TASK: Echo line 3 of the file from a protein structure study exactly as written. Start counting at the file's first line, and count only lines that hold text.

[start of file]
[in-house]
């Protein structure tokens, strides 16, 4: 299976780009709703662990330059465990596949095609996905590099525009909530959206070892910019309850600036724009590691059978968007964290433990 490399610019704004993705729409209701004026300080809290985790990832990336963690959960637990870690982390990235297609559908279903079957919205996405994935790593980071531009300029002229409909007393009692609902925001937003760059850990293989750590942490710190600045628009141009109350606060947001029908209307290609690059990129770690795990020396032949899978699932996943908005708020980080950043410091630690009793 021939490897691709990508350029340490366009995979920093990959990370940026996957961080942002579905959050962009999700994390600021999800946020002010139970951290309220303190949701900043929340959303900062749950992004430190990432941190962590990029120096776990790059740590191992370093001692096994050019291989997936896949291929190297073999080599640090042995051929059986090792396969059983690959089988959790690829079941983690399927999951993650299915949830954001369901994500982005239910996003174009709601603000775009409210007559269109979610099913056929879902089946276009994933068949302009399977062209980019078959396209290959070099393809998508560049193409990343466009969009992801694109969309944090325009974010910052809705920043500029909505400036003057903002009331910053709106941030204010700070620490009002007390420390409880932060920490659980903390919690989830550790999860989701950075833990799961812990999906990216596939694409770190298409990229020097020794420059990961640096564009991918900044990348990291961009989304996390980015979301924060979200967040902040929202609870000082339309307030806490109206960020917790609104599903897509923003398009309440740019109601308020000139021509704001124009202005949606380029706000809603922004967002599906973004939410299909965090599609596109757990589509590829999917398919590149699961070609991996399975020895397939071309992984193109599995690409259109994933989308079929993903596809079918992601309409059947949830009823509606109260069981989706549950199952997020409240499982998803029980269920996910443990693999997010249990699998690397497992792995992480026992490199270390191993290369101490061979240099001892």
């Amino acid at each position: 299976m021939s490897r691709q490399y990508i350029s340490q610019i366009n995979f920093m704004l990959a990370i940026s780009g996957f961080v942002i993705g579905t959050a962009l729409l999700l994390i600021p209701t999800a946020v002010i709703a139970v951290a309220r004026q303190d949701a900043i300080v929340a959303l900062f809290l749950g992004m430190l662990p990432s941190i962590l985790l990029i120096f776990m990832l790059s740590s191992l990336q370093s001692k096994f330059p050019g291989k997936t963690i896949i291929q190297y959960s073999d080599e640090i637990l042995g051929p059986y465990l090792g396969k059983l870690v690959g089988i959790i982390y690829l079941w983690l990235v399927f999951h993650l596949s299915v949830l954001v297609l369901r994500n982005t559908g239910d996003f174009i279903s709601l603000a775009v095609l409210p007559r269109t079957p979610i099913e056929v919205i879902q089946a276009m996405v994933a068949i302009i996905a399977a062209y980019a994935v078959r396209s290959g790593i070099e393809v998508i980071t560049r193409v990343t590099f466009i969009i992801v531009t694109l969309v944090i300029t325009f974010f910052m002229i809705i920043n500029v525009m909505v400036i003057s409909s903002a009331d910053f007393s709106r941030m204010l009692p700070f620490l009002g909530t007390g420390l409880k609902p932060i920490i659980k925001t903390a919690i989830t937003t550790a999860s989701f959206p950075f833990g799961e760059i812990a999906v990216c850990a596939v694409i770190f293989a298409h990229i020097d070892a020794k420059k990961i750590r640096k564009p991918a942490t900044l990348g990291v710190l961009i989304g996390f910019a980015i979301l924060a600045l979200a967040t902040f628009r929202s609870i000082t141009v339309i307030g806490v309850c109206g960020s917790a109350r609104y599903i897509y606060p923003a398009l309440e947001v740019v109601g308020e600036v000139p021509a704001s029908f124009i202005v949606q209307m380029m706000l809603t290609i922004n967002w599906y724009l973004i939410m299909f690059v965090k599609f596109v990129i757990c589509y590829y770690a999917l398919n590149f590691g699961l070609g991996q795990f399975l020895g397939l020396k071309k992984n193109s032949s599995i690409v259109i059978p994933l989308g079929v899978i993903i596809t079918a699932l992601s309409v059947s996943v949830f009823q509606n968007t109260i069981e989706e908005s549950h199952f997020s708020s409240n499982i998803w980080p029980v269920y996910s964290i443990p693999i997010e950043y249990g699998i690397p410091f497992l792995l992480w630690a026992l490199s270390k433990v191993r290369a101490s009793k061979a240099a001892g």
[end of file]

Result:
């Amino acid at each position: 299976m021939s490897r691709q490399y990508i350029s340490q610019i366009n995979f920093m704004l990959a990370i940026s780009g996957f961080v942002i993705g579905t959050a962009l729409l999700l994390i600021p209701t999800a946020v002010i709703a139970v951290a309220r004026q303190d949701a900043i300080v929340a959303l900062f809290l749950g992004m430190l662990p990432s941190i962590l985790l990029i120096f776990m990832l790059s740590s191992l990336q370093s001692k096994f330059p050019g291989k997936t963690i896949i291929q190297y959960s073999d080599e640090i637990l042995g051929p059986y465990l090792g396969k059983l870690v690959g089988i959790i982390y690829l079941w983690l990235v399927f999951h993650l596949s299915v949830l954001v297609l369901r994500n982005t559908g239910d996003f174009i279903s709601l603000a775009v095609l409210p007559r269109t079957p979610i099913e056929v919205i879902q089946a276009m996405v994933a068949i302009i996905a399977a062209y980019a994935v078959r396209s290959g790593i070099e393809v998508i980071t560049r193409v990343t590099f466009i969009i992801v531009t694109l969309v944090i300029t325009f974010f910052m002229i809705i920043n500029v525009m909505v400036i003057s409909s903002a009331d910053f007393s709106r941030m204010l009692p700070f620490l009002g909530t007390g420390l409880k609902p932060i920490i659980k925001t903390a919690i989830t937003t550790a999860s989701f959206p950075f833990g799961e760059i812990a999906v990216c850990a596939v694409i770190f293989a298409h990229i020097d070892a020794k420059k990961i750590r640096k564009p991918a942490t900044l990348g990291v710190l961009i989304g996390f910019a980015i979301l924060a600045l979200a967040t902040f628009r929202s609870i000082t141009v339309i307030g806490v309850c109206g960020s917790a109350r609104y599903i897509y606060p923003a398009l309440e947001v740019v109601g308020e600036v000139p021509a704001s029908f124009i202005v949606q209307m380029m706000l809603t290609i922004n967002w599906y724009l973004i939410m299909f690059v965090k599609f596109v990129i757990c589509y590829y770690a999917l398919n590149f590691g699961l070609g991996q795990f399975l020895g397939l020396k071309k992984n193109s032949s599995i690409v259109i059978p994933l989308g079929v899978i993903i596809t079918a699932l992601s309409v059947s996943v949830f009823q509606n968007t109260i069981e989706e908005s549950h199952f997020s708020s409240n499982i998803w980080p029980v269920y996910s964290i443990p693999i997010e950043y249990g699998i690397p410091f497992l792995l992480w630690a026992l490199s270390k433990v191993r290369a101490s009793k061979a240099a001892g």